Saudi Prince’s Tantrum Has Global Impact
Reprinted with permission from AlterNet.
What ails the royal court of Saudi Arabia? The Crown Prince—Mohammed Bin Salman—has arrested 11 rich and powerful princes and about 200 businessmen. These men of great wealth and might are being held in the Ritz Carlton hotel in Riyadh. Their assets are being seized in stages. Among these men is Alwaleed bin Talal, one of the richest men on the planet—whose holdings include Twitter and Citigroup, and Miteb bin Abdullah (Minister of the National Guard), Adel Fakeih (Minister of Economy and Planning), Bakr bin Laden (head of the Saudi Binladin Group) and Mohammed al-Amoudi (a businessman with substantial holdings in Ethiopia).
A tremor has gone through the hundreds of princes. Who is next? Will the Crown Prince’s loyal forces come for them next?
Why has the Crown Prince MBS—as he is known—arrested these men of great wealth and power? Was he afraid of a palace coup against him and his father, King Salman? It is certainly the case that the Crown Prince has arrested men who controlled sources of power (such as the National Guard) that were not seen to be loyal to his side of the palace. Having taken control of these forces, the Crown Prince has now made sure that there are no armed guards capable of undertaking a coup against him and his father. Military power is now consolidated around MBS.
The arrest of Alwaleed bin Talal and al-Amoudi suggests that this is also a crackdown on corruption in the Kingdom. Alwaleed bin Talal boasts of his billions, but there is ample evidence that when he has been caught flatfooted in a trade, he has turned to the Saudi banks for liquidity. It is pretty clear that he has used Saudi royal funds to stay afloat. He had trouble with his United Saudi Bank and with his investments in Teledesic and Planet Hollywood. Al-Amoudi, meanwhile, has been surrounded by the whiff of corruption over his investments in Ethiopia (his large farms and his gold mine). There is about $33 billion of personal wealth in the Ritz Carlton. Will the Crown Prince be able to take some of this money towards his project—Saudi Vision 2030?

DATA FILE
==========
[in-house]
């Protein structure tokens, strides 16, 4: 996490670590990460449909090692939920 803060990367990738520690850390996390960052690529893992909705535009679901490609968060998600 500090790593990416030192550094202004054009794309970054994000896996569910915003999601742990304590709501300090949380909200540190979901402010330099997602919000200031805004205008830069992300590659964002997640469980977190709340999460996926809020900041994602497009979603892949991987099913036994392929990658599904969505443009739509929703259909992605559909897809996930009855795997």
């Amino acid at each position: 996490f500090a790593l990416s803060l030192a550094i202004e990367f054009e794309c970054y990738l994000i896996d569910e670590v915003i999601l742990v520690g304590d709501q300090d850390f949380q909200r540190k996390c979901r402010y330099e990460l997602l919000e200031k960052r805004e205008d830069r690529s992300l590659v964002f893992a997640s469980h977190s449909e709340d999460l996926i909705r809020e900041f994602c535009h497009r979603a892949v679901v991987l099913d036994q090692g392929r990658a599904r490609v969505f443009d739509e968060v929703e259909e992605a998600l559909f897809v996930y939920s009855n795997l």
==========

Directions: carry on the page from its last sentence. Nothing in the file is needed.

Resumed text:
Saudi Arabia’s attorney general Said al-Mojeb said that about $100 billion has been ‘misused through systematic corruption and embezzlement.’ He hopes that these arrests and the investigations that continue will result in the return of some of this money to the treasury.
A week before the arrests, Saudi Arabia hosted an investment conference attended by IMF chief Christine Lagarde and various bankers (including HSBC head Stuart Gulliver and SoftBank chair Masayoshi Son). At this conference, the Saudis presented their Vision 2030 plan to cut subsidies, increase taxes and offer its oil company—ARAMCO—to an initial public offering (IPO) sometime next year. The Saudis hope to raise $2 trillion in the IPO, a figure that is four times larger than the record-breaking Alibaba IPO in 2014.
Collapsed oil prices, largely by Saudi Arabia’s aggressive oil sales, have hurt the balance of payments in this oil-dependent monarchy. The kingdom is now running deficits of around $100 billion per year. The IMF has estimated that Saudi growth is ‘close to zero,’ with limited prospects for improvement in the future.
The Vision 2030 document—about which I wrote last year—was crafted by the consulting firm McKinsey. The prescriptions in the document called for diversification of the Saudi economy, a cut in public sector employment and a decrease in low-wage guest workers. The Saudi royals found this plan to be far too difficult to implement. The government tried to cut wage and benefits for the ministers and for public-sector workers. Discontent pushed the government to roll back these cuts in April 2017. To discourage guest workers is impossible, since the Saudi workforce is neither willing to do the low-end jobs nor does it have the skills to do the high-end jobs. There are too many structural barriers for the easy implementation of Vision 2030.